The rules by the Federal Trade Commission, which we have to deal with here in the United States, says that if we have any kind of affiliation with a business, or if someone sends us something free, and we write about them and it’s favorable, that it must be disclosed up front, especially if we get paid. I’ve always disclosed when someone has given me something free, although in my case it’s always some kind of book, of which the last one I reviewed that I got for free came from my friend Rasheed Hooda called Life: It’s A Trip.
On my local blog because I write about places and events all the time, but I tend to make all links nofollow to avoid issues with the search engines. Since none of those businesses don’t know I write about them at the time, and since I’m not always nice, legally I’m fine and the search engines can’t bother me.
What if it’s your own product you’re advertising? For instance, 4 of those things over on the left are products of mine, and I advertise something on 4 of my blogs and my business website. Do the search engines know they’re all related to me? Could I get in trouble?
It turns out they do! I’ve registered all my sites under my name via Google Webmaster Tools and Google Analytics. I also attached all those properties to my two Google Plus accounts because I didn’t want to take any chances, and I’ve done the same thing for both of my YouTube channels. You know what else? Since I have all of my sites on the same account via my hosting company, they all share the same IP address; winning! 🙂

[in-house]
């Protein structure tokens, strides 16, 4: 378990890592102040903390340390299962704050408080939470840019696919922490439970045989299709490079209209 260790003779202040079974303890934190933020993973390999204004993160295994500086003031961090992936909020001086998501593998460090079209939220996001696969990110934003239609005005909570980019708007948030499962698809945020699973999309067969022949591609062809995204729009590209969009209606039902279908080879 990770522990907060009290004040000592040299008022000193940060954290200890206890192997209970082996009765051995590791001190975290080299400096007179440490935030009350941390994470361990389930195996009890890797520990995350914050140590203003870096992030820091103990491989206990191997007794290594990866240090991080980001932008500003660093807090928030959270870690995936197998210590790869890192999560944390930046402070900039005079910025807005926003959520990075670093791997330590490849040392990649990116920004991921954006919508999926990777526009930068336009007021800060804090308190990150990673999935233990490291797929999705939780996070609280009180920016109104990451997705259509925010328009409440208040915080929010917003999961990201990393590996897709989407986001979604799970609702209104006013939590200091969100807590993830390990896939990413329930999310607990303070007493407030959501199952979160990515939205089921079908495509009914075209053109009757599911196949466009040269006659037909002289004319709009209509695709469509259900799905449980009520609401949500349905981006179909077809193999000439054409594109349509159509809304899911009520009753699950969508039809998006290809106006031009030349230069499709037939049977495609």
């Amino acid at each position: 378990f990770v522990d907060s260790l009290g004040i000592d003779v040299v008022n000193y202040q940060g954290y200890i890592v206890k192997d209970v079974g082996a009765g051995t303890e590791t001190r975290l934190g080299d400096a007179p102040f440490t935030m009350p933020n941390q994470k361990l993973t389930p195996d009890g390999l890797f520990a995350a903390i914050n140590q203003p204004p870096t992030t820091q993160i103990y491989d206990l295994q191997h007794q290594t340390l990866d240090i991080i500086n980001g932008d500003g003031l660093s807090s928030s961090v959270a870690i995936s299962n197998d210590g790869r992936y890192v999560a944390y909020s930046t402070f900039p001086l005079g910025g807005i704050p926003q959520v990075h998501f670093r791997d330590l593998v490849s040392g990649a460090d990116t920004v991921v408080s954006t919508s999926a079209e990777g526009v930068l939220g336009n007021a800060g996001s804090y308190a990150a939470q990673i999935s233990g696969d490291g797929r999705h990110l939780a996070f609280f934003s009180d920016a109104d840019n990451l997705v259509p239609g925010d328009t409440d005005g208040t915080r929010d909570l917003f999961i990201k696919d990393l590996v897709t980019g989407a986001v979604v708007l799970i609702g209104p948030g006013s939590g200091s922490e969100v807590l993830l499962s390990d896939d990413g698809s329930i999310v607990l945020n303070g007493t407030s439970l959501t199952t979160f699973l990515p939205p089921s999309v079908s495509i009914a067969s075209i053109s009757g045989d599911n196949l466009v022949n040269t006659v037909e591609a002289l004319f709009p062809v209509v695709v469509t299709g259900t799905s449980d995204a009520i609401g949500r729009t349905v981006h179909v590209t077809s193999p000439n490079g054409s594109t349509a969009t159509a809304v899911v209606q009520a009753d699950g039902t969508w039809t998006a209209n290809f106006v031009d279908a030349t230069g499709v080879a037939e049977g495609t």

Next, let’s talk about those folks who want to write guest posts for you and link to another company; should you accept those posts, especially when they don’t want the links to be nofollow? That answer is “no”, but it comes with some caveats.
For instance, if you have “sponsored post” in the title then you’re probably good because you’re disclosing that there’s some kind of relationship. If you ask me my opinion on that, I believe you should be getting some kind of payment for it… while still putting “sponsored post” in the title.
This is different than people who want to write a guest post for you with the intention of sending traffic back to their site. Accepting guest posts can help build up the traffic on your site and if you’re up for the editing it can become a win-win for both parties. In that case you might want to weigh whether or not you want those posts to have the nofollow tag or not, but if the website isn’t overly prominent and is a blog instead of a website, you could get away with adding a link without any further attribution. That’s because there’s no money involved and no trading of services.